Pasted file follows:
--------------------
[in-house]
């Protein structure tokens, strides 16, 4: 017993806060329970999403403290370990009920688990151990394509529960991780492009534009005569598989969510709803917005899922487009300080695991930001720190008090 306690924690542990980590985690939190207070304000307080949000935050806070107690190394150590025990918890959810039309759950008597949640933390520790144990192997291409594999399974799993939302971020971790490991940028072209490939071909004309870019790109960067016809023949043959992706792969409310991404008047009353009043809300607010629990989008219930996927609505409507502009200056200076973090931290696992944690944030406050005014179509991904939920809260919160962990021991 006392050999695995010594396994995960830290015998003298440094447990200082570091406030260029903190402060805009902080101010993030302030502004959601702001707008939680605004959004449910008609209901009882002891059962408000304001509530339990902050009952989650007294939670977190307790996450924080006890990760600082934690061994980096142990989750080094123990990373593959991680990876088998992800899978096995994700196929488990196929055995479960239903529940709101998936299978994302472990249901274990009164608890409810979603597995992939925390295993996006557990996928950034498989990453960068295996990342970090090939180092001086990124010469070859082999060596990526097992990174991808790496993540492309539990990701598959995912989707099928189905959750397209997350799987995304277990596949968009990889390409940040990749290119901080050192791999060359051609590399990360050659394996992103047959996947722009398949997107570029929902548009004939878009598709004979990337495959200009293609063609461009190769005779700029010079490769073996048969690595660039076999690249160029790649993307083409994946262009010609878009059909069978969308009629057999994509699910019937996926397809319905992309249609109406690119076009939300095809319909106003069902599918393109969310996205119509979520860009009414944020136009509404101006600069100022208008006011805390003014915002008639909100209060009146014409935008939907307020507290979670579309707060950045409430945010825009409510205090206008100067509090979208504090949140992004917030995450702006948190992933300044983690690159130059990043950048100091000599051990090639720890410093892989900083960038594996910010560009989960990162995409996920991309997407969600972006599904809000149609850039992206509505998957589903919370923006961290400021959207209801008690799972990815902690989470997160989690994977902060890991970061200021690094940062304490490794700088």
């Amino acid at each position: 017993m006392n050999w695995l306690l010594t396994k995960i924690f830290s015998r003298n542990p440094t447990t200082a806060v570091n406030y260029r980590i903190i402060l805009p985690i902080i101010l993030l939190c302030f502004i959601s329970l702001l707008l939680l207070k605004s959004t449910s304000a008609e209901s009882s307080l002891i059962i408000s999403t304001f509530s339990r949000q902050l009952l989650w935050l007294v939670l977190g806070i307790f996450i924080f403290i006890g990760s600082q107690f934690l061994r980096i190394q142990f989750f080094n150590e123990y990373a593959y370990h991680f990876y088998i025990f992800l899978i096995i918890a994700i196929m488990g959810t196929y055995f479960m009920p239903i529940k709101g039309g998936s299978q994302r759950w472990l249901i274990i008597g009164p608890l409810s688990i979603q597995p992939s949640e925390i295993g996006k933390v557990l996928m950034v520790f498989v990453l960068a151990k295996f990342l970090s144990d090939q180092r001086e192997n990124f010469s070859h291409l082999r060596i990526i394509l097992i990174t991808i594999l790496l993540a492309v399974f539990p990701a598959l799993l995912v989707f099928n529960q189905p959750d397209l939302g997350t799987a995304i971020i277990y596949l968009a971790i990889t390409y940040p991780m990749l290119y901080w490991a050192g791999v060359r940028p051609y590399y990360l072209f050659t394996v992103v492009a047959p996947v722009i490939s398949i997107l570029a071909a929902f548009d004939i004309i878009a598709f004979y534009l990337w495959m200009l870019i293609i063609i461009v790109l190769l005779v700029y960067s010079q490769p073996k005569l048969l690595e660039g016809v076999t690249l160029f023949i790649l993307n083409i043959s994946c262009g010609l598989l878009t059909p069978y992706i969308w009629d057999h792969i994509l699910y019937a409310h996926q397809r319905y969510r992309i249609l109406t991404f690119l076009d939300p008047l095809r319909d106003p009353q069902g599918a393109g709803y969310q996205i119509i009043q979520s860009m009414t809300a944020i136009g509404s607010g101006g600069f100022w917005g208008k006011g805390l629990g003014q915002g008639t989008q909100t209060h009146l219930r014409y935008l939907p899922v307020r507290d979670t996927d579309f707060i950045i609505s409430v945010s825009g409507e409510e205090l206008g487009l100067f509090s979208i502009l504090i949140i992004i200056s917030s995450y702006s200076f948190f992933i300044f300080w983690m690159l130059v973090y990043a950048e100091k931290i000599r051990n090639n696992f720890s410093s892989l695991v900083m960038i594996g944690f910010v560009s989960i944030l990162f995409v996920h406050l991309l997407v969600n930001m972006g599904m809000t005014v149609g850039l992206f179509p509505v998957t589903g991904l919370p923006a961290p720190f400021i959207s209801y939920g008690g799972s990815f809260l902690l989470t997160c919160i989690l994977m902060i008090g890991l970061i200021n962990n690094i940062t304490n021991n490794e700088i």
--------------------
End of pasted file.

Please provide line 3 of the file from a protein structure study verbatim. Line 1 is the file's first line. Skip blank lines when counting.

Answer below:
């Amino acid at each position: 017993m006392n050999w695995l306690l010594t396994k995960i924690f830290s015998r003298n542990p440094t447990t200082a806060v570091n406030y260029r980590i903190i402060l805009p985690i902080i101010l993030l939190c302030f502004i959601s329970l702001l707008l939680l207070k605004s959004t449910s304000a008609e209901s009882s307080l002891i059962i408000s999403t304001f509530s339990r949000q902050l009952l989650w935050l007294v939670l977190g806070i307790f996450i924080f403290i006890g990760s600082q107690f934690l061994r980096i190394q142990f989750f080094n150590e123990y990373a593959y370990h991680f990876y088998i025990f992800l899978i096995i918890a994700i196929m488990g959810t196929y055995f479960m009920p239903i529940k709101g039309g998936s299978q994302r759950w472990l249901i274990i008597g009164p608890l409810s688990i979603q597995p992939s949640e925390i295993g996006k933390v557990l996928m950034v520790f498989v990453l960068a151990k295996f990342l970090s144990d090939q180092r001086e192997n990124f010469s070859h291409l082999r060596i990526i394509l097992i990174t991808i594999l790496l993540a492309v399974f539990p990701a598959l799993l995912v989707f099928n529960q189905p959750d397209l939302g997350t799987a995304i971020i277990y596949l968009a971790i990889t390409y940040p991780m990749l290119y901080w490991a050192g791999v060359r940028p051609y590399y990360l072209f050659t394996v992103v492009a047959p996947v722009i490939s398949i997107l570029a071909a929902f548009d004939i004309i878009a598709f004979y534009l990337w495959m200009l870019i293609i063609i461009v790109l190769l005779v700029y960067s010079q490769p073996k005569l048969l690595e660039g016809v076999t690249l160029f023949i790649l993307n083409i043959s994946c262009g010609l598989l878009t059909p069978y992706i969308w009629d057999h792969i994509l699910y019937a409310h996926q397809r319905y969510r992309i249609l109406t991404f690119l076009d939300p008047l095809r319909d106003p009353q069902g599918a393109g709803y969310q996205i119509i009043q979520s860009m009414t809300a944020i136009g509404s607010g101006g600069f100022w917005g208008k006011g805390l629990g003014q915002g008639t989008q909100t209060h009146l219930r014409y935008l939907p899922v307020r507290d979670t996927d579309f707060i950045i609505s409430v945010s825009g409507e409510e205090l206008g487009l100067f509090s979208i502009l504090i949140i992004i200056s917030s995450y702006s200076f948190f992933i300044f300080w983690m690159l130059v973090y990043a950048e100091k931290i000599r051990n090639n696992f720890s410093s892989l695991v900083m960038i594996g944690f910010v560009s989960i944030l990162f995409v996920h406050l991309l997407v969600n930001m972006g599904m809000t005014v149609g850039l992206f179509p509505v998957t589903g991904l919370p923006a961290p720190f400021i959207s209801y939920g008690g799972s990815f809260l902690l989470t997160c919160i989690l994977m902060i008090g890991l970061i200021n962990n690094i940062t304490n021991n490794e700088i």